Are you dreading the budget and the additional financial pain it may bring like me?
A recent uSwitch survey shows that over half of us are not going to get a pay rise this year. And three-quarters of those lucky ones who have had a rise said it fell short of the 4% increase on the Consumer Price Index.
With the 2.5% VAT increase this year, food prices going up by 6.3%, a 5.8% increase in rail fares and 5.9% increase in energy costs it is no wonder many of us are worried.
On top of this over 40% of us are having sleepless nights worrying about job security.
We are also in a position where we are seeing food rationing as well as energy rationing. Over one fifth said they would be cutting back on food and we know from another survey that just over 75% of us rationed our energy over the coldest months this winter because of worries about bills.
What I also worry about is a possible rise in interest rates. If you have a mortgage, the prolonged period of low interest rates has probably eased the pain a bit, but with the prospect of the Bank of England raising rates before the end of the year, the financial crisis many of us are facing will get much worse.
I think in this Budget the government should do two things. It should significantly raise the threshold at which we start paying tax and give us a bit of money back to put in our pockets and it should certainly raise benefits by more than the Consumer Price Index.
The fact is if you are on a low income you are likely to be spending a good percentage of your income on food and energy and simply raising benefits based on a general index will not provide adequate compensation for these increases in prices.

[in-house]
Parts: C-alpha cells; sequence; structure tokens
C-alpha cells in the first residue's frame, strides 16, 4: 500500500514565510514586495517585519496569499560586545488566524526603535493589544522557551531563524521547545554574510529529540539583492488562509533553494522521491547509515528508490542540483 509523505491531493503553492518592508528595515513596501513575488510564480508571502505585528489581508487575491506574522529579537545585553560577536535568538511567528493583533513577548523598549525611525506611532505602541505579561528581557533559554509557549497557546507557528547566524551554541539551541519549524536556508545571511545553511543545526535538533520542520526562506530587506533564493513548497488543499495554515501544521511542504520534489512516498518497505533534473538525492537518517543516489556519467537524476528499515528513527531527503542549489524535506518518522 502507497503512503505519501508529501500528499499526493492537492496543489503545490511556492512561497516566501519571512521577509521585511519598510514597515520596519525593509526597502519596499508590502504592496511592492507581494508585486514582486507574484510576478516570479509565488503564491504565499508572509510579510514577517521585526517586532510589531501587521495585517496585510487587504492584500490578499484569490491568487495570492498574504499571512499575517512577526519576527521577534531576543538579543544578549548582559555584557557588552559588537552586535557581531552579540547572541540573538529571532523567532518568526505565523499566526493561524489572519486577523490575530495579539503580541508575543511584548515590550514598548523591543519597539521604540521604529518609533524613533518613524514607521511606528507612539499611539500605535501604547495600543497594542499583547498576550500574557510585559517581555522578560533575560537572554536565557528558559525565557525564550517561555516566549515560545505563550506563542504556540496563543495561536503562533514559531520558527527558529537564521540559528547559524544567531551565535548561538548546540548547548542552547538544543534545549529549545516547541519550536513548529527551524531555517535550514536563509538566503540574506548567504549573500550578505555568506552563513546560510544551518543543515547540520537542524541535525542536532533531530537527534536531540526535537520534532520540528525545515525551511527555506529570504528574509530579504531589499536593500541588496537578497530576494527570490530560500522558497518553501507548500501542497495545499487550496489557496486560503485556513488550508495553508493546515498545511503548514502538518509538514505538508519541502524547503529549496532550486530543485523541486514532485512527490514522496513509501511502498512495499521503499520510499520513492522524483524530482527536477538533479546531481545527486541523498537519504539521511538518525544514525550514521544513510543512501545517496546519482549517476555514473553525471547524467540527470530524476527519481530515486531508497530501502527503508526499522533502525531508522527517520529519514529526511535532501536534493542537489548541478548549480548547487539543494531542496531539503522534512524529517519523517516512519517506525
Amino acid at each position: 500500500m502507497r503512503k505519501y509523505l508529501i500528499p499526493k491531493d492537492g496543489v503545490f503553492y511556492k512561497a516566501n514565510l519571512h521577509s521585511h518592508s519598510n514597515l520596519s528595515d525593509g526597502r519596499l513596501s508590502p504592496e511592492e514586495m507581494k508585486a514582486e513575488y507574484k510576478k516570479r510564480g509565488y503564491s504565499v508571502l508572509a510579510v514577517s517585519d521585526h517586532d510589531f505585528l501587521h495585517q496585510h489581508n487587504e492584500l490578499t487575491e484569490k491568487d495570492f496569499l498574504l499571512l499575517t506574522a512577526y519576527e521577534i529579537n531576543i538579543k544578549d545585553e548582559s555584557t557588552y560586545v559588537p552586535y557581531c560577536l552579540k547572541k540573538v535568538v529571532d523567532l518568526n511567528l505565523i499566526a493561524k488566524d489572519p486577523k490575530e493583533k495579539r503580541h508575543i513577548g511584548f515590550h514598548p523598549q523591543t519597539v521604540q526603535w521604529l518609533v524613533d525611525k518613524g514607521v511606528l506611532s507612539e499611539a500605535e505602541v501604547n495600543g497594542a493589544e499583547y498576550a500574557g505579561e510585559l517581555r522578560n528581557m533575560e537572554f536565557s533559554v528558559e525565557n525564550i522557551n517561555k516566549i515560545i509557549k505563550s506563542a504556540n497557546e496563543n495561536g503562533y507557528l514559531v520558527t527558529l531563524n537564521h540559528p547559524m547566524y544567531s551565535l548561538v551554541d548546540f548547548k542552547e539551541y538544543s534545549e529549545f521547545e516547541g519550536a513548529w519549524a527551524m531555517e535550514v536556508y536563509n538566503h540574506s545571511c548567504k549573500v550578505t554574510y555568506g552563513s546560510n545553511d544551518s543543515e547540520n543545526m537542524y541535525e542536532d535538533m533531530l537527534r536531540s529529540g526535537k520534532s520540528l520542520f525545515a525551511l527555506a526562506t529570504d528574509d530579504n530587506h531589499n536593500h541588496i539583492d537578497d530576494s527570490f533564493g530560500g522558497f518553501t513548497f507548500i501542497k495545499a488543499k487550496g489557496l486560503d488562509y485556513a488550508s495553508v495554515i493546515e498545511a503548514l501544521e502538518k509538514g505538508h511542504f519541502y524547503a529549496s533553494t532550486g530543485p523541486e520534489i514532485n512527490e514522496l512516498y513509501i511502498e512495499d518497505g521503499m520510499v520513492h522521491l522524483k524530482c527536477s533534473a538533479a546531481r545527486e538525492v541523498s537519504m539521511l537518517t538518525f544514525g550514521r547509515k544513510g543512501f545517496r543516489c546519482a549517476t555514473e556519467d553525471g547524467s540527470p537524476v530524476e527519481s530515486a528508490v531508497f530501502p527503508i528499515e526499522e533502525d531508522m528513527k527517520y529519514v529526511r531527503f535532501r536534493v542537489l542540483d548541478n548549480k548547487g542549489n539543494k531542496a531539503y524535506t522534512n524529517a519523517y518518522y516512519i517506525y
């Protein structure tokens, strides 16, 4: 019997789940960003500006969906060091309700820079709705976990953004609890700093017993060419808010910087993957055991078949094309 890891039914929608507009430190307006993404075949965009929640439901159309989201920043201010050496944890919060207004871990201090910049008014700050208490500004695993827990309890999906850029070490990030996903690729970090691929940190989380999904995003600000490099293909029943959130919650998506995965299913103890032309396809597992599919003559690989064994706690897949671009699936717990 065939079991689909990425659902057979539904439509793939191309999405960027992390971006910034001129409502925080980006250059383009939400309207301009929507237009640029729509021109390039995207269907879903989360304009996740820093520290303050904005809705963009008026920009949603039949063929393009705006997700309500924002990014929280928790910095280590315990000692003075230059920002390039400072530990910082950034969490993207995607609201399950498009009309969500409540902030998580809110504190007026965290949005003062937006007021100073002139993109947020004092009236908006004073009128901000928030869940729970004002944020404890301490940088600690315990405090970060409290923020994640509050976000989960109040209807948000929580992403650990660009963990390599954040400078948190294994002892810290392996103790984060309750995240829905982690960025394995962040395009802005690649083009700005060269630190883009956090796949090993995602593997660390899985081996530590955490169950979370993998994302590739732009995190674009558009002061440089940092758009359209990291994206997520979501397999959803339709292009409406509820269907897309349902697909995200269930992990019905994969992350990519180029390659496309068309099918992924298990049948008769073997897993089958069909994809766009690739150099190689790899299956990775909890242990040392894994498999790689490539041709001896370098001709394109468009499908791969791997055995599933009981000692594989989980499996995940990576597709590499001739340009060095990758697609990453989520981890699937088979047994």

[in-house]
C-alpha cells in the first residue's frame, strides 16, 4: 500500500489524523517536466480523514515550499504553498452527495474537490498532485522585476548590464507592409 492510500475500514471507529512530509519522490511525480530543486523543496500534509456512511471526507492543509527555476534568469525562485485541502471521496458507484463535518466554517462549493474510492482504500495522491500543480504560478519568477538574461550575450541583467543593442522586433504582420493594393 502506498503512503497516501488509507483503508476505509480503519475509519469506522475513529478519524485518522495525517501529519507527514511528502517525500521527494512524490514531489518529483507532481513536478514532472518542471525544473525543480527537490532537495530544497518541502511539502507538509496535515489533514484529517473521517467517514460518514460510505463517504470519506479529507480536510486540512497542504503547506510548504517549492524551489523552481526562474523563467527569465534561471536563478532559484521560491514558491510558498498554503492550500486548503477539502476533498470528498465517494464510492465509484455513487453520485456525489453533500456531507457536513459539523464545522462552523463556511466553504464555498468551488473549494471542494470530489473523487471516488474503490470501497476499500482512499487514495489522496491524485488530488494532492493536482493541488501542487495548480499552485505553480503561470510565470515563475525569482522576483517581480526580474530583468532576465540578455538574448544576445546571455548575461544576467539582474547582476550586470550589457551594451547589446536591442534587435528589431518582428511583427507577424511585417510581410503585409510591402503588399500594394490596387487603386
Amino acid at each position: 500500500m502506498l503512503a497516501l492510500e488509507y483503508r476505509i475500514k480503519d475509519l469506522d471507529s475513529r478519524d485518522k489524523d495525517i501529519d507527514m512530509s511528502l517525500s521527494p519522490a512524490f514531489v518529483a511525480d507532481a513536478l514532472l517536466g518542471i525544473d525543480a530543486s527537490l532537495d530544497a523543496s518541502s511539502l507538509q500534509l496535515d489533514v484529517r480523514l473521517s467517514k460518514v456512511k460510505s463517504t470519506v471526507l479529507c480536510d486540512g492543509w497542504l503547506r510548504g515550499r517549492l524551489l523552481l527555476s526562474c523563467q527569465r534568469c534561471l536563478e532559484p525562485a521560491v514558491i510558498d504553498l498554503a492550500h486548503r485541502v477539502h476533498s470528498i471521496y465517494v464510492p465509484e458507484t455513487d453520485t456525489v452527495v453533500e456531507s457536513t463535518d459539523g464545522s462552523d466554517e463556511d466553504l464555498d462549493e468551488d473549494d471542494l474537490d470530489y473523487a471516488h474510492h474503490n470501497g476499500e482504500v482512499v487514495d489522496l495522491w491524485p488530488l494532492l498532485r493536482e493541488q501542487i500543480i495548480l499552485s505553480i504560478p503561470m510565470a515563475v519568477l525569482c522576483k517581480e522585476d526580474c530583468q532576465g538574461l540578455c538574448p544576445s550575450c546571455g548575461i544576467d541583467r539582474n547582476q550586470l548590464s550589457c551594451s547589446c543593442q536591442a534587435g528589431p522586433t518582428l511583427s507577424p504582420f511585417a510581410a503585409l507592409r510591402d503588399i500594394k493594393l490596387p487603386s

Personally I think it is a disgrace that there should be energy and food rationing on the scale we are seeing now. These are essential to our health and wellbeing. They are as important as a roof over our heads and health provision.
I only do the job I am doing because I passionately believe in consumers getting a fair deal and being able to pay for the essentials in life with perhaps a bit left over for the fun bits, but today we are seeing that not even essentials can be afforded.
Whilst I hope the Budget will provide some help, I am not holding my breath.
My advice is to see what savings you can make. I know this sounds old fashioned but buy fruit and vegetables loose not in packets. Packaging costs money which is reflected in the price. Go to a local market where food is often cheaper if there is one near you. Don’t waste expensive petrol travelling to one. Although a good wheeze is to go the supermarket just before they are closing where you might find fresh food marked down because they want to get rid of it. But to make a big difference look at your other essentials. You can save up to £450 by just switching your gas and electricity. There is over £300 difference between the cheapest tariff and the most expensive one. If you also shop around for a better deal for your mobile phone, credit card and other services you could save enough to enable you to balance your budget and have a bit of change left over for the odd treat.
Do you have anything you would like to see in the Budget which you think might make a big difference? Reasonable suggestions please – it is no good asking for a tax-free holiday for a year because it ain’t going to happen.